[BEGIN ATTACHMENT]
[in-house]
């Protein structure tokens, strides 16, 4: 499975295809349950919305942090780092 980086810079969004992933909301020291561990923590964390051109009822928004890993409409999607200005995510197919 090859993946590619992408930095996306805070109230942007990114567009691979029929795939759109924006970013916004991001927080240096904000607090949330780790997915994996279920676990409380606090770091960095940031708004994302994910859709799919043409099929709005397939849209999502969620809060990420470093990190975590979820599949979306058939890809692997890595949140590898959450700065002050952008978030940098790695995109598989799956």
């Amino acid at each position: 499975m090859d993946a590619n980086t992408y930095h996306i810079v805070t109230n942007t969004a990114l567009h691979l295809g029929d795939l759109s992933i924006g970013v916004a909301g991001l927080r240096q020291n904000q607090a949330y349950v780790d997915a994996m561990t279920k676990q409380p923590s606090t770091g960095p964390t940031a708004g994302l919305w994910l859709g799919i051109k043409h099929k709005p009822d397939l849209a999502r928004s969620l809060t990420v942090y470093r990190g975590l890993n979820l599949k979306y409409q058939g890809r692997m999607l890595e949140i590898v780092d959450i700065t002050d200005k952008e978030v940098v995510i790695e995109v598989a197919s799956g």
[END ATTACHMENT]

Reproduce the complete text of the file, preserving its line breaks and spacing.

[in-house]
């Protein structure tokens, strides 16, 4: 499975295809349950919305942090780092 980086810079969004992933909301020291561990923590964390051109009822928004890993409409999607200005995510197919 090859993946590619992408930095996306805070109230942007990114567009691979029929795939759109924006970013916004991001927080240096904000607090949330780790997915994996279920676990409380606090770091960095940031708004994302994910859709799919043409099929709005397939849209999502969620809060990420470093990190975590979820599949979306058939890809692997890595949140590898959450700065002050952008978030940098790695995109598989799956």
């Amino acid at each position: 499975m090859d993946a590619n980086t992408y930095h996306i810079v805070t109230n942007t969004a990114l567009h691979l295809g029929d795939l759109s992933i924006g970013v916004a909301g991001l927080r240096q020291n904000q607090a949330y349950v780790d997915a994996m561990t279920k676990q409380p923590s606090t770091g960095p964390t940031a708004g994302l919305w994910l859709g799919i051109k043409h099929k709005p009822d397939l849209a999502r928004s969620l809060t990420v942090y470093r990190g975590l890993n979820l599949k979306y409409q058939g890809r692997m999607l890595e949140i590898v780092d959450i700065t002050d200005k952008e978030v940098v995510i790695e995109v598989a197919s799956g």